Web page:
Although pathological gambling is a relatively common disorder, there exists only limited information regarding the effectiveness of pharmacotherapy for this illness. This study examines which medications may be effective, dose and duration of medication trials needed to achieve response, and possible predictors of response. Using a chart review, 50 adult outpatients with DSM-IV pathological gambling treated in clinical practice were assessed regarding response to a variety of medications, including augmentation strategies, and response to concomitant psychotherapy. All subjects received pharmacotherapy for gambling symptoms. Thirty-nine (78%) achieved response to medication treatment. Mean duration of treatment needed for response was 104.9 ± 85.0 days. Of those treated with an adequate trial of naltrexone as monotherapy, 90.9% were responders, whereas only 45.5% of those treated with an adequate trial of an SSRI achieved response. Patients with poorer social and occupational functioning due to urges and thoughts about gambling were less likely to respond to medication. These findings from a clinical setting suggest that a majority of pathological gamblers improve with medication treatment. Naltrexone, or augmentation of naltrexone with an SSRI, appears to be most effective in relieving gambling symptoms.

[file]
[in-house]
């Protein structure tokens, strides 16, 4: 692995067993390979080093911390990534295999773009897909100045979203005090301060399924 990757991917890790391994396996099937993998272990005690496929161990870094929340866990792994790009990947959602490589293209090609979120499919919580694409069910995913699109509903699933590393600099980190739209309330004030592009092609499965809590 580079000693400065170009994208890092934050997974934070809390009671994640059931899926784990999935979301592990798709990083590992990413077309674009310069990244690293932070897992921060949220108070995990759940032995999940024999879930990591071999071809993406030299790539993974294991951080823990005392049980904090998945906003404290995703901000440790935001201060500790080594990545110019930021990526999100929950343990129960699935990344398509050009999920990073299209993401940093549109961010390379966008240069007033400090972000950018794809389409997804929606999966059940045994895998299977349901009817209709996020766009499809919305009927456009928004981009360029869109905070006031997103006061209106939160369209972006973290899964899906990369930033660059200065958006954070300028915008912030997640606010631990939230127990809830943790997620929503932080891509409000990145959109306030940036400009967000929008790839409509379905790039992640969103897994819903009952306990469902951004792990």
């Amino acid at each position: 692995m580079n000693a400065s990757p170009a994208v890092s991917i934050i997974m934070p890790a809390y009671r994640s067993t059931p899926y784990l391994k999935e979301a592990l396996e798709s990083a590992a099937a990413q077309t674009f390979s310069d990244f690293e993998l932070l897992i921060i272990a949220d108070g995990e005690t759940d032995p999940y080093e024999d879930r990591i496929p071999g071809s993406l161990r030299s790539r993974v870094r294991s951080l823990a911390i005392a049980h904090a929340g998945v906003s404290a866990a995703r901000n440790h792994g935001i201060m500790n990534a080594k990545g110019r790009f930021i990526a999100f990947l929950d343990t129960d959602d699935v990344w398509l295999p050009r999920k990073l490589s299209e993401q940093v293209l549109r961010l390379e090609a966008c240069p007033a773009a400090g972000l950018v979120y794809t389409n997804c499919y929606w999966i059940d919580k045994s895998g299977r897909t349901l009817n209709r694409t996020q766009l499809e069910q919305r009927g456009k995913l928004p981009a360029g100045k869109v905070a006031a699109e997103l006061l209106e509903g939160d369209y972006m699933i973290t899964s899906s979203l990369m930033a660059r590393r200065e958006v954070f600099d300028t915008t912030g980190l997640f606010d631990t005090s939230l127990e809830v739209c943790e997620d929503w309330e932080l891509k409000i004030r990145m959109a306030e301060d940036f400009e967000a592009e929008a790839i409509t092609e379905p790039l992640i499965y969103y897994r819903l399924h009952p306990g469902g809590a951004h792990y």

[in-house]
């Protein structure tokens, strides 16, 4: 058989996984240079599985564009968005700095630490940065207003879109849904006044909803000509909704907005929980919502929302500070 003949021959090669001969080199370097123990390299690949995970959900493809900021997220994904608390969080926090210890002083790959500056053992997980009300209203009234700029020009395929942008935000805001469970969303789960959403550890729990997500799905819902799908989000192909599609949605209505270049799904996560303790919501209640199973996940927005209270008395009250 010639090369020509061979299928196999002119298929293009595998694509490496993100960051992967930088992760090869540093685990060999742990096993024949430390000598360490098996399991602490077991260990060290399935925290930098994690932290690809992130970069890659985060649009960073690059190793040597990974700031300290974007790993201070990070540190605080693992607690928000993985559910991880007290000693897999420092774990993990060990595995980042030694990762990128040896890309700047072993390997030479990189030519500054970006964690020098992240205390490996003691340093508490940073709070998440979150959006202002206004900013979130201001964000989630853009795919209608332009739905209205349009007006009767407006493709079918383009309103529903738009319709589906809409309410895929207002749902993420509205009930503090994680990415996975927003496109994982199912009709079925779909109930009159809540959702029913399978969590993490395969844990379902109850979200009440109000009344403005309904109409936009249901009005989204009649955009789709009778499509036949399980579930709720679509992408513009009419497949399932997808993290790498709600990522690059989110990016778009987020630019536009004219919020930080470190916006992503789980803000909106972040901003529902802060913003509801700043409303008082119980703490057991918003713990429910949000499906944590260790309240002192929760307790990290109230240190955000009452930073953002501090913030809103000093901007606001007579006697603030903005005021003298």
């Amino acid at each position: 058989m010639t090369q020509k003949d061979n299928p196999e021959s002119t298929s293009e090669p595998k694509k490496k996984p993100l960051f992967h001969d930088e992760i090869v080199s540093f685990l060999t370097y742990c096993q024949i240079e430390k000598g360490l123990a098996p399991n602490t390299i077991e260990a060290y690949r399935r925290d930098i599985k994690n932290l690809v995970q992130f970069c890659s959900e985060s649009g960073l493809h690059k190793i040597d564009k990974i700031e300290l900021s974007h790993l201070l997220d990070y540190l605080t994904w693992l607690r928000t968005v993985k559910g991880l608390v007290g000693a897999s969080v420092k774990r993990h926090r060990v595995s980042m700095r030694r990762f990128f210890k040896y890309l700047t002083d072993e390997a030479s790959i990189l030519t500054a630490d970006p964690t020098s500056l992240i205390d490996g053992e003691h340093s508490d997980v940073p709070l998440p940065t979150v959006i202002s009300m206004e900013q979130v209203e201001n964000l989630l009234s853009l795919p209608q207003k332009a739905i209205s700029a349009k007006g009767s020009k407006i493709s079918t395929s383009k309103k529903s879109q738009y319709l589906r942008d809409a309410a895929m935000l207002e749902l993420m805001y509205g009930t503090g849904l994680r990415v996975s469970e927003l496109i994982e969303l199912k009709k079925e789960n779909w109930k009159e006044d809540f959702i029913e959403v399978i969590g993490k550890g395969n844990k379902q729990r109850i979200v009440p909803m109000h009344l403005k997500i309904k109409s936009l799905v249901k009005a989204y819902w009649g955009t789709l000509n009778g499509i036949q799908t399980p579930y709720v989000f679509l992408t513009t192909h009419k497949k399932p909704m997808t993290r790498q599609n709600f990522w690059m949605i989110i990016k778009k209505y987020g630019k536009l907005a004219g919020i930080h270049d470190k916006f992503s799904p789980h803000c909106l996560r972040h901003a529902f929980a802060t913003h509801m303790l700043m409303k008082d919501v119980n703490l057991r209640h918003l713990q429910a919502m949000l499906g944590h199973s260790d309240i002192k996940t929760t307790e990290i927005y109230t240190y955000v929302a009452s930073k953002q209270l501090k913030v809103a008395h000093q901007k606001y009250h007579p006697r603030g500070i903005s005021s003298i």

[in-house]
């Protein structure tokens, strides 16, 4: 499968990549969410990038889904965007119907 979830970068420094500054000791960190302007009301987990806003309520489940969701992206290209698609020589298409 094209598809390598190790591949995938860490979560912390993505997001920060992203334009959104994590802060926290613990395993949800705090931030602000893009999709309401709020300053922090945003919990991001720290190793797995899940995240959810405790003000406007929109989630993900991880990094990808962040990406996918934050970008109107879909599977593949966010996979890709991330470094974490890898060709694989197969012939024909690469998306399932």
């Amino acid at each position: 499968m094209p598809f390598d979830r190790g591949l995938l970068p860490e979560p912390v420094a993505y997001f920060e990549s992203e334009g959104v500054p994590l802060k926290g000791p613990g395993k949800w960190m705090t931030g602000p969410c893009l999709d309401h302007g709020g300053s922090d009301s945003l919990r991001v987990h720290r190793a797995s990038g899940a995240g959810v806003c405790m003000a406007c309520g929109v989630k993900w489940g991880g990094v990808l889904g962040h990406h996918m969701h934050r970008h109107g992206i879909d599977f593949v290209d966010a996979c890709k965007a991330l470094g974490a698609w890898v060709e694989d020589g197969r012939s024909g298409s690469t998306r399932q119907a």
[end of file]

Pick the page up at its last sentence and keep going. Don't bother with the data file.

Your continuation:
- Impulse control disorder
- Pathological gambling